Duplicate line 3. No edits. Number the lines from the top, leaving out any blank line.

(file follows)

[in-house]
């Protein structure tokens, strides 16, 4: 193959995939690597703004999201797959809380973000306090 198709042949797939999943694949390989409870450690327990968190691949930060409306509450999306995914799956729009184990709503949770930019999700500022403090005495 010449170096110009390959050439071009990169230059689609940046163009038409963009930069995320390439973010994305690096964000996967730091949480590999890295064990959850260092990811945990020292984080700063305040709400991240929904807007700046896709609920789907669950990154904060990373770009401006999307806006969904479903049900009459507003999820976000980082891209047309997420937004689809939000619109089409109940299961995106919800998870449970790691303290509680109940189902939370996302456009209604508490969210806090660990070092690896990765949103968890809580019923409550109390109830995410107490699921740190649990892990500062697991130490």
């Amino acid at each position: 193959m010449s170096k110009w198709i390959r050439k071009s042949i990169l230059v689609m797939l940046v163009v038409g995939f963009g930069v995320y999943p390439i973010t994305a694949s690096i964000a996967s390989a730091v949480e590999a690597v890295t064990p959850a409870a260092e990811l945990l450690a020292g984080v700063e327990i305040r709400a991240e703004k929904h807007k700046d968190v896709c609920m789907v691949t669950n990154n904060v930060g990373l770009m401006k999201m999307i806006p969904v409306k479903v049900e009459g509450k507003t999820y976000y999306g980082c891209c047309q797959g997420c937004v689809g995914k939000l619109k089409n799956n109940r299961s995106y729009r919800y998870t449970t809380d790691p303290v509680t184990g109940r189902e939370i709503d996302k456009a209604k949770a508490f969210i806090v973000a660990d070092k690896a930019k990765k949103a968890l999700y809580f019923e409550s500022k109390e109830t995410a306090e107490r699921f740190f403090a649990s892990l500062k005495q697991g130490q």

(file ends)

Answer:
């Amino acid at each position: 193959m010449s170096k110009w198709i390959r050439k071009s042949i990169l230059v689609m797939l940046v163009v038409g995939f963009g930069v995320y999943p390439i973010t994305a694949s690096i964000a996967s390989a730091v949480e590999a690597v890295t064990p959850a409870a260092e990811l945990l450690a020292g984080v700063e327990i305040r709400a991240e703004k929904h807007k700046d968190v896709c609920m789907v691949t669950n990154n904060v930060g990373l770009m401006k999201m999307i806006p969904v409306k479903v049900e009459g509450k507003t999820y976000y999306g980082c891209c047309q797959g997420c937004v689809g995914k939000l619109k089409n799956n109940r299961s995106y729009r919800y998870t449970t809380d790691p303290v509680t184990g109940r189902e939370i709503d996302k456009a209604k949770a508490f969210i806090v973000a660990d070092k690896a930019k990765k949103a968890l999700y809580f019923e409550s500022k109390e109830t995410a306090e107490r699921f740190f403090a649990s892990l500062k005495q697991g130490q």